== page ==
Photo: Mike Steele, September CoMISSIOn WIP Showing
Links Hall recommends all art performed in its space do one thing: take risks.
For nearly 40 years the studio space has continued the legacy of its three founders, who were experimental choreographers.
Anna Trier, associate director of Links Hall, gave Scapi Radio a deeper look into the space’s history, mission and role in Chicago’s individualist underground art scene.
“It’s artist-driven, it’s self-producing work, it’s projects we undertake in partnership with artists and it’s all focused on experimentation and risk-taking,” Trier said.
Unlike similar spaces, leaders at Links Hall intentionally decided to not have an artistic director or curator for their programming “to really follow the inspirations of artists working in our community.”
Instead, artists with residencies set the tone of the space during their year at the art space.
“I work with a group of people who really strongly believe that all creative output has incredibly strong worth, and incredibly strong value,” Trier said. “There is something in a creative community that we talk about a lot: about building the scaffolding to create a secure and strong arts community here in Chicago.”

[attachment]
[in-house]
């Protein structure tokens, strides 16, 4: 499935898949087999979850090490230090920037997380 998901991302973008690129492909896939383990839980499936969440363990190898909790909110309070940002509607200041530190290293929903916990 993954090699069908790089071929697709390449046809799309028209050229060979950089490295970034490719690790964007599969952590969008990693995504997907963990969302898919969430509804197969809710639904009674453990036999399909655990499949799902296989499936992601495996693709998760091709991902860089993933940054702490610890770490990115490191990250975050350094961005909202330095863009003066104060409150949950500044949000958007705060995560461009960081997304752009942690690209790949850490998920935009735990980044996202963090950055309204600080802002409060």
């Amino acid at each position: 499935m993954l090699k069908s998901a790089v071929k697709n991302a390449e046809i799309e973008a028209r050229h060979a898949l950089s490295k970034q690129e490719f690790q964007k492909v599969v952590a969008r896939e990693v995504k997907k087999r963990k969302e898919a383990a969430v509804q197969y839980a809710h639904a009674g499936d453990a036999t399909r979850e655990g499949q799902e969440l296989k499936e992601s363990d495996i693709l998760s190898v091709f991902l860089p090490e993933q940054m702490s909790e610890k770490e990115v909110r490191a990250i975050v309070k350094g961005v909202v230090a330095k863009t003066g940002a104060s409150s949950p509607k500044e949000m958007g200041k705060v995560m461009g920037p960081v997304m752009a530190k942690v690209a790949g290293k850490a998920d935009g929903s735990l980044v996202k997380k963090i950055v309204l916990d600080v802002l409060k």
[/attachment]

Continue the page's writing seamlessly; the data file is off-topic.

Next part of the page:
According to the arts director, the value of art in a community is only as strong as collective organizations that support individual artists.
“A lot of our conversations are not about Links Hall, they’re about our entire ecosystem of performing arts in Chicago,” Trier said. “Because we look at what our role is in that: how do we support strength in other organizations that we partner with, that we know our creative community needs to survive? It’s really important to us that we’re not the only people doing this work.”
Trier references the needs of grants and awards at the local level to help artists gain recognition at the national level.
When asked what makes Chicago’s art scene stand out from the rest, Trier made it clear that residents who work in spaces like Links Hall make all the difference.
“Chicago is a self-producing artist city. Artists have ideas about what they want to see and what they want to happen, and they make them happen. They make them happen in somebody’s basement, they make them happen in a gallery space that’s open for five years and operating as a non-profit and then goes away…” Trier said. “That is the part of Chicago that I love and keep coming back to.”